- Raoul Dufy
- LA FOIRE AUX OIGNONS
- signed Raoul Dufy and dated 1907 (lower centre)
- oil on canvas
- 88 by 115cm.
- 34 5/8 by 45 1/4 in.
Max Pellequer, Paris (acquired from the artist)
Sam Salz, Inc., New York
Charles R. Lachman, New York (acquired from the above)
Thence by descent to the present owner
Paris, Musée d'Art Moderne, Exposition Fauve, 1948
New York, The Metropolitan Museum of Art, 1962
Paris, Fondation Dina Vierny, Musée Maillol & Nice, Musée des Beaux-Arts, Raoul Dufy. Un autre regard, 2003, illustrated in colour in the catalogue
René Jean, Raoul Dufy, Crès, 1931, no. 3
Pierre Courthion, Raoul Dufy, Geneva, 1951, illustrated pl. 29
Maurice Laffaille, Raoul Dufy, Catalogue raisonné de l'oeuvre peint, Geneva, 1972, vol. I, no. 187, illustrated p. 161
Raoul Dufy is best known for the colourful Fauve landscapes that he painted between 1905 and 1907. La Foire aux Oignons, painted at the apex of the Fauve movement, is a wonderful example of the exuberance and imagination that characterise these works. This powerful and monumental composition depicts the activity at a vibrant Breton market scene - a rare and unexpected motif at this point in the artist's career. Dufy's oeuvre during this period was primarily composed of paintings devoted to scenes of the beach and of Bastille Day celebrations, and the depiction of Breton peasants was a refreshing departure from the subject matter that had become expected of him. In this extraordinary composition, Dufy turned his attention to the quotidian activities of Breton peasants and transforms an ordinary genre scene into a bold avant-garde composition.
The painting depicts a street market in Northern France, where groups of village folk have gathered to shop for produce from the nearby farms. The subject is reminiscent of the Pontoise peasant scenes by Pissarro, but Dufy has refreshed the theme with a modern twist. The dynamic of a group of elegantly dressed people in a crowded outdoor environment was explore by a number of artists in the late nineteenth century, and the Fauve artists embraced this subject matter in their depictions of the spectacle of regattas, horse races and street festivals. The numerous villagers occupy the lower part of the composition, some shown walking in all directions, some standing and talking in small groups, forming a conglomeration of people that gives the composition a sense of movement and energy.
The green and purple-streaked trees in the background appear just as animated as the people in the marketplace, rising vertically towards the sky, and imbuing the work with a rhythmical pace. Given the Pont-Aven subject matter, the strong, bright palette, and the highly stylised articulation of the figures, Dufy was certainly inspired by the symbolist paintings of Gauguin, Bernard and Sérusier. Having moved away from the hectic life of Paris, all of these artists were fascinated with the simple life-style they found in Brittany, and their paintings of this region usually revolve around the subject of the inhabitants' everyday activities. The highly stylised approach to colour and form, with large areas covered with strong, unmodulated pigment and a flat monochrome background, is also reminiscent of the symbolist paintings of Paul Gauguin, such as the celebrated La Vision du sermon.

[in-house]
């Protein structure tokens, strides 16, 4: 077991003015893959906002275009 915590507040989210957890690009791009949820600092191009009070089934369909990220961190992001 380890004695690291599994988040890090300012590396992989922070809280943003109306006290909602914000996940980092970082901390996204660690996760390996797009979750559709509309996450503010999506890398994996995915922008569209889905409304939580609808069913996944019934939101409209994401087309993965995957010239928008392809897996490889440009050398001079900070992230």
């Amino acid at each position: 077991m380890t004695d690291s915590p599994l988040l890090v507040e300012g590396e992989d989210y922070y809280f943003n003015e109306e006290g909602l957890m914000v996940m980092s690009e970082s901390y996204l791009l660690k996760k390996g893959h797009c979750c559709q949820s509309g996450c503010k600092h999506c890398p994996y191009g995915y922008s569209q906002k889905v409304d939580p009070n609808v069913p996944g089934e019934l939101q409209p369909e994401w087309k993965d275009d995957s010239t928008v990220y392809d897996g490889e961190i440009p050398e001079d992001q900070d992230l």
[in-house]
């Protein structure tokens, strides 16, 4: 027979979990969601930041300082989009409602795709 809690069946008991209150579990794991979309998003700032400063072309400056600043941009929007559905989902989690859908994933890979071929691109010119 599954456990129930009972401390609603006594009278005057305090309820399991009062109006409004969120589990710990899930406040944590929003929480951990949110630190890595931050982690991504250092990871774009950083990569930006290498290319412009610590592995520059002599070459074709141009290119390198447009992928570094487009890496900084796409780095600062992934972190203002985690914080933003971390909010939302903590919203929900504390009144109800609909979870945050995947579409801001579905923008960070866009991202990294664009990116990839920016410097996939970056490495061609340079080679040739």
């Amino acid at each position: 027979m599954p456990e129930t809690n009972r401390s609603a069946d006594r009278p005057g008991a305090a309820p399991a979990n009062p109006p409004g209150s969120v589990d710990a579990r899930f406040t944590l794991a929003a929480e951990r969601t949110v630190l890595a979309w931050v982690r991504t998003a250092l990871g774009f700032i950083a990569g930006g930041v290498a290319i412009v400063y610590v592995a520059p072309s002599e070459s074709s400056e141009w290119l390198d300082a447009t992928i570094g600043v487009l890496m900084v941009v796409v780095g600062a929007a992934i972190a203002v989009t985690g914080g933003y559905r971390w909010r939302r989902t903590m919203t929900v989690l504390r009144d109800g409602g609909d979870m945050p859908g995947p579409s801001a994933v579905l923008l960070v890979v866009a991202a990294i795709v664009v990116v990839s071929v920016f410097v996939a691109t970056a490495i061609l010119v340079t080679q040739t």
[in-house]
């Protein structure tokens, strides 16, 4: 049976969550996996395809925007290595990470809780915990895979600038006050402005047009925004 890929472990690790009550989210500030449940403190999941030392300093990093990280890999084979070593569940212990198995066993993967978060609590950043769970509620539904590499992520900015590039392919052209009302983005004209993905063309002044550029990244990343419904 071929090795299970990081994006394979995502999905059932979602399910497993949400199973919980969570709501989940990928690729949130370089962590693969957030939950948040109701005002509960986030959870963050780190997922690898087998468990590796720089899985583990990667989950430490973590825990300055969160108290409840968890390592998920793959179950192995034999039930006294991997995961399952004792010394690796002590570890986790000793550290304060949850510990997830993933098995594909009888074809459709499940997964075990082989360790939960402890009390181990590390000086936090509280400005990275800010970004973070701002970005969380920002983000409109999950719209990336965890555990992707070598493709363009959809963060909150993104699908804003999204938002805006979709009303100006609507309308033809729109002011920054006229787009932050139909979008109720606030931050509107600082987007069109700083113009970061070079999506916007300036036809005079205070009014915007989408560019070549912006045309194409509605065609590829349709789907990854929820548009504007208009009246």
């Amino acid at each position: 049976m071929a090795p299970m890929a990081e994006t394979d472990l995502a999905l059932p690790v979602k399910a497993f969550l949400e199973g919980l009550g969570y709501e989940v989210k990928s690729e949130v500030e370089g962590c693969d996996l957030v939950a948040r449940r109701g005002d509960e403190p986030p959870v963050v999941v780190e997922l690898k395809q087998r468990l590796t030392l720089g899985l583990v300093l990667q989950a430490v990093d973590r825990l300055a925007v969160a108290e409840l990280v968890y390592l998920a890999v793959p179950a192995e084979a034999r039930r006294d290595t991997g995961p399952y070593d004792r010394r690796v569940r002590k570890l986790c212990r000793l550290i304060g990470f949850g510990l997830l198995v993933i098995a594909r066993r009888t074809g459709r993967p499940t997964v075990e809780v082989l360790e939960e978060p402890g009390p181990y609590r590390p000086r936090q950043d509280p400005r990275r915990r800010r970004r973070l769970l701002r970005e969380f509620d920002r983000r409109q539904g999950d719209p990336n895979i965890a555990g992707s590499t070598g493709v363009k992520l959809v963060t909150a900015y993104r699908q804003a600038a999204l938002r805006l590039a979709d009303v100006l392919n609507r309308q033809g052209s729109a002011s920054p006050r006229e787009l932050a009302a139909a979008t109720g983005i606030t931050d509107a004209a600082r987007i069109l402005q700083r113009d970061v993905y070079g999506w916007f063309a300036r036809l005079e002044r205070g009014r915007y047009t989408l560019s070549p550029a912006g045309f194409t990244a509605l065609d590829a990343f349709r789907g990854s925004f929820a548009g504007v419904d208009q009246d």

Dufy painted La Foire aux Oignons about a year after his travels with Marquet to Le Havre, Honfleur and Trouville. His experience depicting the beaches of northern France had a profound effect on his aesthetic priorities, the benefits of which are exemplified by the present work. Dora Perez-Tibi wrote about Dufy's use of colour around this time: 'The year 1907 saw a blossoming in Dufy's work. While his colour retained its expressive power, he clearly placed more emphasis on composition [...] Dufy's style was becoming increasingly spare and synthetic. Superfluous details are suppressed in favour of a rigorous construction of the composition as a whole, based on a linear plan reduced to an interplay of horizontals and diagonals which make a vast abstract plastic space against which figures stand out in harmony of colour [...] This desire to stress linear rhythm in the construction of his composition is seen in the works painted in 1907 [...] while he remained devoted to a sustained chromaticism, he arranged his forms in a tiered perspective: the greatest emphasis is placed on a rigorous geometrical style which defines the structure repeated throughout the composition' (D. Perez-Tibi, Dufy, London, 1989, pp. 30-31).